By Skye Marthaler

“Get your boots on; it’s time for an adventure.”

This is the sentence I say to my son every time we set out from the house to go explore something new, whether it is a park, a trail, or just to one of our old stomping grounds.

I grew up on a small dairy farm in Wisconsin. It was a rural community and my childhood was spent outdoors in the woods. There was a small grove about a quarter mile from the house that was a perfect getaway. Some of my fondest memories from those early days were the times I spent roaming around, building forts, battling Imperial Stormtroopers, or fighting off the Sheriff of Nottingham’s mercenaries.

I spent a lot of time by myself, the byproduct of having a bunch of sisters who kept me on my toes. The woods provided a level of comfort and familiarity. A place where my imagination could run wild and adventure was right around every corner. I can still hear my mom calling me for me to come home, her voice echoing across the fields (If I was in trouble or super late it was first, middle, and last name.)

I now find myself in a very different time and environment. These days I live in Nashville, a city booming with over a 100 new people arriving everyday. Green spaces, while available, are not as easily accessed. Now in order to get the wild places it requires a bit of effort. My desire to be outdoors has not diminished but I find myself with a new challenge. Passing that desire onto my son.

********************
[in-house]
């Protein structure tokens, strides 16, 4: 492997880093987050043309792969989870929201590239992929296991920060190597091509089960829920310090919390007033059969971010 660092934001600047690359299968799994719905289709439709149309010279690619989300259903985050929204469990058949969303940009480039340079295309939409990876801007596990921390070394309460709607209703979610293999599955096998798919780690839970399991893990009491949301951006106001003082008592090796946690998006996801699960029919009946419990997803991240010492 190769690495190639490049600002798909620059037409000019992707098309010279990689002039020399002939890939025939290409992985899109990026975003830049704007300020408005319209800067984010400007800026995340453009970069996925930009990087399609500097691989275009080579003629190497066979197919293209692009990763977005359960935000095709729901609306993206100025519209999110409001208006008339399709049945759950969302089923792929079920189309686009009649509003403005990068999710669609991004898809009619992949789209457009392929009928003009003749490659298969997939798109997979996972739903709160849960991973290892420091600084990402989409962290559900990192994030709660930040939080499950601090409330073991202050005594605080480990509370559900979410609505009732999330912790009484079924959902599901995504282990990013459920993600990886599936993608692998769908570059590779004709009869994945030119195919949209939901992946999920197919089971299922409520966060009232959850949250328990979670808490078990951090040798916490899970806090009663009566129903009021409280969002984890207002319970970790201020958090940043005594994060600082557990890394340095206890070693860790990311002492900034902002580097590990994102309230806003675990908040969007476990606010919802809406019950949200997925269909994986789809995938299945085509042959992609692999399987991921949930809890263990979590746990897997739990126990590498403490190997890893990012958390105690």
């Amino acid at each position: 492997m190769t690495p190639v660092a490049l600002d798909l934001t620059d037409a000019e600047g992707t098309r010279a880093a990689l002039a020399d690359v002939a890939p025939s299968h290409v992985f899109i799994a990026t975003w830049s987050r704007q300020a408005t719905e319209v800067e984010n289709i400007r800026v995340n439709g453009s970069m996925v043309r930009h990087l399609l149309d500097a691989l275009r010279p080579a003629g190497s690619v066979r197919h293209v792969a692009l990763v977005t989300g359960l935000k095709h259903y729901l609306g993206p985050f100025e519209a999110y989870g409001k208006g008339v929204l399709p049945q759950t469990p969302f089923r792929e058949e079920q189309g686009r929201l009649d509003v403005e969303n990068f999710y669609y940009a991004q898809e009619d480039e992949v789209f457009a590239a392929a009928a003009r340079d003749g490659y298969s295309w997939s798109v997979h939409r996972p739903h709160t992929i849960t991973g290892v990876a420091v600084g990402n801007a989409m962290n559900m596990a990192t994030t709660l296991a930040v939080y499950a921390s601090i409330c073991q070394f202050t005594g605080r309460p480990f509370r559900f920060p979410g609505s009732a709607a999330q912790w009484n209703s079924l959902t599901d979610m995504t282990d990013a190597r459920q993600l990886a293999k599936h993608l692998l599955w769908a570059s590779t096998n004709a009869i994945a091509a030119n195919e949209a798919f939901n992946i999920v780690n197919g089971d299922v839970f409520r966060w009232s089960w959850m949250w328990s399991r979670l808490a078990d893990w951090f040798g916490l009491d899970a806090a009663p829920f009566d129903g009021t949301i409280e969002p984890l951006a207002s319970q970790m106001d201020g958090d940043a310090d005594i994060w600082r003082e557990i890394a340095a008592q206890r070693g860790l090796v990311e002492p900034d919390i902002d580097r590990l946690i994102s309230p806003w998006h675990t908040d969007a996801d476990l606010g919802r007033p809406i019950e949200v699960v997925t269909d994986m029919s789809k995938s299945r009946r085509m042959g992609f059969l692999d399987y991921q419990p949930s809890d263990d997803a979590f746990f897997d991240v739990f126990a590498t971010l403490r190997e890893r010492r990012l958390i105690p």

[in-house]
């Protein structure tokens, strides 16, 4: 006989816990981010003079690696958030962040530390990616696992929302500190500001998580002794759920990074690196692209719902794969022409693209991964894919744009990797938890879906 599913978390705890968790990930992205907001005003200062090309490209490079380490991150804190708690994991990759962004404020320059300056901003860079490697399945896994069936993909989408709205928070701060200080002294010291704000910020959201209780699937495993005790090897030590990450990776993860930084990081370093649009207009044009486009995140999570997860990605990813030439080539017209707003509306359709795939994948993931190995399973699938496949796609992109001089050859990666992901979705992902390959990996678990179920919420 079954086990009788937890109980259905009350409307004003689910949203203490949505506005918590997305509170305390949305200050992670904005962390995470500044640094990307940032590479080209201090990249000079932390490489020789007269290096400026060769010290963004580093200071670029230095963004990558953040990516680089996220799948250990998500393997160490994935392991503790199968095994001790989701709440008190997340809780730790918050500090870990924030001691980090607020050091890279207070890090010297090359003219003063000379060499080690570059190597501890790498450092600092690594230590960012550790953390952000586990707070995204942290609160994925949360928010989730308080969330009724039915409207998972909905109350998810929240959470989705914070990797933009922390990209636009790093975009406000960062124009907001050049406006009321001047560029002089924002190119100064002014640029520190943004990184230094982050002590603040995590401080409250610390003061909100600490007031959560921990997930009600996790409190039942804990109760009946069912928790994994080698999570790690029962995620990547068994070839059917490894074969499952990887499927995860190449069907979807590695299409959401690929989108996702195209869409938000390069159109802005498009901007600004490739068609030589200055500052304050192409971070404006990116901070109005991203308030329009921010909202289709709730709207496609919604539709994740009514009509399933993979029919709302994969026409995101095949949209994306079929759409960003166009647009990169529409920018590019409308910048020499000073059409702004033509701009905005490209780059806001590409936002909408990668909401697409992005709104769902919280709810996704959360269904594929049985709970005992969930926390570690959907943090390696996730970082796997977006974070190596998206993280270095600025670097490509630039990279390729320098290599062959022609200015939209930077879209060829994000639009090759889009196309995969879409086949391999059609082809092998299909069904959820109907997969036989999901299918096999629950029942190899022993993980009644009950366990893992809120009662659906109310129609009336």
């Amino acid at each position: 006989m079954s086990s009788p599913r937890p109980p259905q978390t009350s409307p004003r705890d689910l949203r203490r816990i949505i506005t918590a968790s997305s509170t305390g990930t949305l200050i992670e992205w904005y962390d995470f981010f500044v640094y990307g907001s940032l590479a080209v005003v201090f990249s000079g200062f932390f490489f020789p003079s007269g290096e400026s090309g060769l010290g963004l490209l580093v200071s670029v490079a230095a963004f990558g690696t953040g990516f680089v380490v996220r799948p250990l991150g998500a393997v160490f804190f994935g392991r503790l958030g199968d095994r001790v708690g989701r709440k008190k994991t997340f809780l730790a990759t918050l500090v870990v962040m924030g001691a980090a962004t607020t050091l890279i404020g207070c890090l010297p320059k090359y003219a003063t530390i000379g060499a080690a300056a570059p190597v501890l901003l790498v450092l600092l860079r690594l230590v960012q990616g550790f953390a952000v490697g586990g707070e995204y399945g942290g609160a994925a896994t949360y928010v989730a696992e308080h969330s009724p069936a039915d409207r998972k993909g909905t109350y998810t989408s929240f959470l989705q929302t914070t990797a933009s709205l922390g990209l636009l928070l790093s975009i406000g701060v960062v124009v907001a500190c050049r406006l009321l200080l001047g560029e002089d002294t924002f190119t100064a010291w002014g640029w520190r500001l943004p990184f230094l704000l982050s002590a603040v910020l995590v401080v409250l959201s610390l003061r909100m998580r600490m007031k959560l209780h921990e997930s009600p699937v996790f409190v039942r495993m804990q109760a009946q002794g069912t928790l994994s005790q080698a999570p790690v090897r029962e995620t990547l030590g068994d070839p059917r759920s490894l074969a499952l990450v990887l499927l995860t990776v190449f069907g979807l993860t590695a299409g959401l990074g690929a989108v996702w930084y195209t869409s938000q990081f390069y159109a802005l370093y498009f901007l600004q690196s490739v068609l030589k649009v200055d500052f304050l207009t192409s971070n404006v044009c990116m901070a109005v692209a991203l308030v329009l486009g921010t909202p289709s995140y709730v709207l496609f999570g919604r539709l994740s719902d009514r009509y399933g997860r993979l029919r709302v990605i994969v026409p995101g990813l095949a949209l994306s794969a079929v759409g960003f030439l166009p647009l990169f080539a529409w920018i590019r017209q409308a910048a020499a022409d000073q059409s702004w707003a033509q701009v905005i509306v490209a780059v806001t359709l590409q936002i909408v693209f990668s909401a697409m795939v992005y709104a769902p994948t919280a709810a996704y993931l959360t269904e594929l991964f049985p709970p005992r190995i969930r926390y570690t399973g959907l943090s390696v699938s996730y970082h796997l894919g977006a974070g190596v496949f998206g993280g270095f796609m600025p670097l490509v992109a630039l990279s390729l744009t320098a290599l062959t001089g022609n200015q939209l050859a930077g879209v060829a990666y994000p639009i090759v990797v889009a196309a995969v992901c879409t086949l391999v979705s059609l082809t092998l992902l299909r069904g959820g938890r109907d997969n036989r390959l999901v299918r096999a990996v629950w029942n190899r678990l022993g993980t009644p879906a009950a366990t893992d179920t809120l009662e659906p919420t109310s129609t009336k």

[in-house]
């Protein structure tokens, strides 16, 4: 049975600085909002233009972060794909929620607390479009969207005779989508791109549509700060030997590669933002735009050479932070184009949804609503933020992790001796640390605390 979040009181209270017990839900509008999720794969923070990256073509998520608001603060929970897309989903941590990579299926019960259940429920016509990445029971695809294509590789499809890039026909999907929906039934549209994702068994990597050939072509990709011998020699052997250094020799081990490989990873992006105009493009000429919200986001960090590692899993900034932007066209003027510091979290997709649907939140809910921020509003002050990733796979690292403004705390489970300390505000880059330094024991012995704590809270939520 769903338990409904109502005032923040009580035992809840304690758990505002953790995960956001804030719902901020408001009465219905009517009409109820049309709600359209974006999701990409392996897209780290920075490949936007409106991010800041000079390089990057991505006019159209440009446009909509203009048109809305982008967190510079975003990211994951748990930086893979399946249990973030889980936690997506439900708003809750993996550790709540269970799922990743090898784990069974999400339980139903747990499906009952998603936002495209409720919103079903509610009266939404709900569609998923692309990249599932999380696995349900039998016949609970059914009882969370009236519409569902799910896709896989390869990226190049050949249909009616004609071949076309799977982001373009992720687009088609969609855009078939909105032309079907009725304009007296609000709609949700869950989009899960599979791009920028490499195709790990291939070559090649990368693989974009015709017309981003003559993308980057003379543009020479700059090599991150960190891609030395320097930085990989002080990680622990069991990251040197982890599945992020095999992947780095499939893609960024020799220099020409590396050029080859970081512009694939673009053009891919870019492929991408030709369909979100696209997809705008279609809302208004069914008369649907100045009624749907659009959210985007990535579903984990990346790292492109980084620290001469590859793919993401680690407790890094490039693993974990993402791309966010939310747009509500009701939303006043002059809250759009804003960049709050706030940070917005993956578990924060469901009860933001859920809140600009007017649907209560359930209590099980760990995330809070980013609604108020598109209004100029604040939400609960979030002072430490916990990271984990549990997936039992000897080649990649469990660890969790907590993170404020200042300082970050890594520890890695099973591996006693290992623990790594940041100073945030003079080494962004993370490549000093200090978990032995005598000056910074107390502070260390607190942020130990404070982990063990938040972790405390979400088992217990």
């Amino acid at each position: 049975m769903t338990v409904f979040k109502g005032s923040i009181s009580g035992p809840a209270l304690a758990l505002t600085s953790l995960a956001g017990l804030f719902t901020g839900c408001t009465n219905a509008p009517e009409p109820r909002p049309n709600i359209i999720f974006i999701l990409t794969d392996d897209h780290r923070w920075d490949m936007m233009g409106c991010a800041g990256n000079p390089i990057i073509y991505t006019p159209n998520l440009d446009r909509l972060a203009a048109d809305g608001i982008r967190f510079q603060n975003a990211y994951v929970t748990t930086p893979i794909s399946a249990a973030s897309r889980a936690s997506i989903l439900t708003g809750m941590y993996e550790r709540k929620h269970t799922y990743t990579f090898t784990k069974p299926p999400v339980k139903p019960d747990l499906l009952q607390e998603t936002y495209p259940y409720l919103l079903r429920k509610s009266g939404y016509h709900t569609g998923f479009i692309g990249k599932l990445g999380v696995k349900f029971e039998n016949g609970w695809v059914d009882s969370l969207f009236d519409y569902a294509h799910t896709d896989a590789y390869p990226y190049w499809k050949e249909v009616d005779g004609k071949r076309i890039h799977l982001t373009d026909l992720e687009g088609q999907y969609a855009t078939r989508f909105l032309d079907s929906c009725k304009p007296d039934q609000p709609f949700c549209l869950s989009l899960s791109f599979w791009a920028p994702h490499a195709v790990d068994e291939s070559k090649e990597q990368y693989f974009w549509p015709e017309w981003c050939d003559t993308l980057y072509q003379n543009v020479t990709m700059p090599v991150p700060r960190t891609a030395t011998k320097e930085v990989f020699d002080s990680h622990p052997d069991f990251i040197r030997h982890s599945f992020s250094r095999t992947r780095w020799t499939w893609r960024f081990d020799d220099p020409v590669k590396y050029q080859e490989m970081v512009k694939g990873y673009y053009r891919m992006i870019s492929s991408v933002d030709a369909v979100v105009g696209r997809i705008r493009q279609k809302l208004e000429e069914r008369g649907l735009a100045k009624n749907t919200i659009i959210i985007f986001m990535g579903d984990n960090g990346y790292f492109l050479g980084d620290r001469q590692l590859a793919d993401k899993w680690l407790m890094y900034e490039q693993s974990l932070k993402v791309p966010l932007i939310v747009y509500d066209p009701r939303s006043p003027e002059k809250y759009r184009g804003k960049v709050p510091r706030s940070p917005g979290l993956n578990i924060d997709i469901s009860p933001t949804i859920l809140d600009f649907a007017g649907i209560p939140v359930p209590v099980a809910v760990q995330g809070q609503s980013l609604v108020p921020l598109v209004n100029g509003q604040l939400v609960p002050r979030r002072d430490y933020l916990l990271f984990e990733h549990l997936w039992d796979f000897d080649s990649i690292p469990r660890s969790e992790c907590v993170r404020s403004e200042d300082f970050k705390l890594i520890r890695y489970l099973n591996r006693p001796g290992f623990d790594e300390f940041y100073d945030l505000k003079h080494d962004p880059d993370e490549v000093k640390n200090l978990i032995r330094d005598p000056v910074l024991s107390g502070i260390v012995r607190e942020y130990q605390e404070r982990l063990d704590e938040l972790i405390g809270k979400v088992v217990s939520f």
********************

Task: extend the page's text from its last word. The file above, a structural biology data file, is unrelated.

So far we are off to a good start, he enjoys exploring new areas and has turned into a capable hiker. My challenge has been to not push too hard for him to enjoy the experience but to foster that respect and appreciation of nature so he views it in a positive light. I want him to enjoy his outings in nature, to approach it on his own terms, like I was able to at his age.

This same desire to pass on my love of the outdoors has also become part of the subtext in my web series, Rooftops of America. Showing folks that the outdoors is for everyone. There is an ulterior motive for this; besides getting people outside more there is also the push for them to take a bit of ownership of these natural treasures. I want to help people recognize the value of these places and then be willing to help preserve and protect them.

In today’s world we need more people having adventures outside, appreciating the wonder and beauty of nature. Having a compelling experience that can lead them to the realization that the world is pretty awesome and worth fighting for. Those of us who are privileged to have a platform to share our experiences have the obligation to be welcoming, understanding, and seize the opportunity to pass on our enjoyment without being patronizing.

This is a burden I am willing to shoulder to make the outdoors seem a bit more accessible to all, to pass on my love of nature and the wild places to people who may not have previously thought about it. If I have helped encourage them to get outside and find their own experience it is a success. For me it starts at home on a very personal level and goes from there. Just last week my son said to me, “Get your boots on; it’s time for an adventure.” I could not have been more proud as we walked out the door, onwards to adventure.